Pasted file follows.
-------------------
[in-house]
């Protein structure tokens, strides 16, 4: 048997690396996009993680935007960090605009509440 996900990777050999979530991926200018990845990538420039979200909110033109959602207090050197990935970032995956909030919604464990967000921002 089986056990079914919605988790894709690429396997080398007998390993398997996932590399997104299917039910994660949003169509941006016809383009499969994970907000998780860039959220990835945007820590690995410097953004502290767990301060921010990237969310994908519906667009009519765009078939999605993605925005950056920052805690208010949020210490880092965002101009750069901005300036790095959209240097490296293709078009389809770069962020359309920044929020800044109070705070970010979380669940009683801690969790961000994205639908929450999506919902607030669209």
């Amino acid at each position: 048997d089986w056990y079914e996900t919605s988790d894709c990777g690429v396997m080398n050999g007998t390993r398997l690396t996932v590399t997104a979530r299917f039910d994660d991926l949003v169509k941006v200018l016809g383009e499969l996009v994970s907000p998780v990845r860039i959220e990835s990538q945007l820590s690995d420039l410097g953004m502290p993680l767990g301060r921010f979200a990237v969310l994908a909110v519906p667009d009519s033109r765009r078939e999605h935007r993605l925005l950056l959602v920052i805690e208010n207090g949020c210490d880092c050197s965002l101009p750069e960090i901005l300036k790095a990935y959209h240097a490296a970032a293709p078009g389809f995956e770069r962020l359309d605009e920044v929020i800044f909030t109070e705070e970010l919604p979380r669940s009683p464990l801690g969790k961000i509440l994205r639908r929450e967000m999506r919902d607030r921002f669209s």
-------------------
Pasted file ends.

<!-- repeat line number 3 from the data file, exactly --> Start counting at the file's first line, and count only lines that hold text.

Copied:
């Amino acid at each position: 048997d089986w056990y079914e996900t919605s988790d894709c990777g690429v396997m080398n050999g007998t390993r398997l690396t996932v590399t997104a979530r299917f039910d994660d991926l949003v169509k941006v200018l016809g383009e499969l996009v994970s907000p998780v990845r860039i959220e990835s990538q945007l820590s690995d420039l410097g953004m502290p993680l767990g301060r921010f979200a990237v969310l994908a909110v519906p667009d009519s033109r765009r078939e999605h935007r993605l925005l950056l959602v920052i805690e208010n207090g949020c210490d880092c050197s965002l101009p750069e960090i901005l300036k790095a990935y959209h240097a490296a970032a293709p078009g389809f995956e770069r962020l359309d605009e920044v929020i800044f909030t109070e705070e970010l919604p979380r669940s009683p464990l801690g969790k961000i509440l994205r639908r929450e967000m999506r919902d607030r921002f669209s």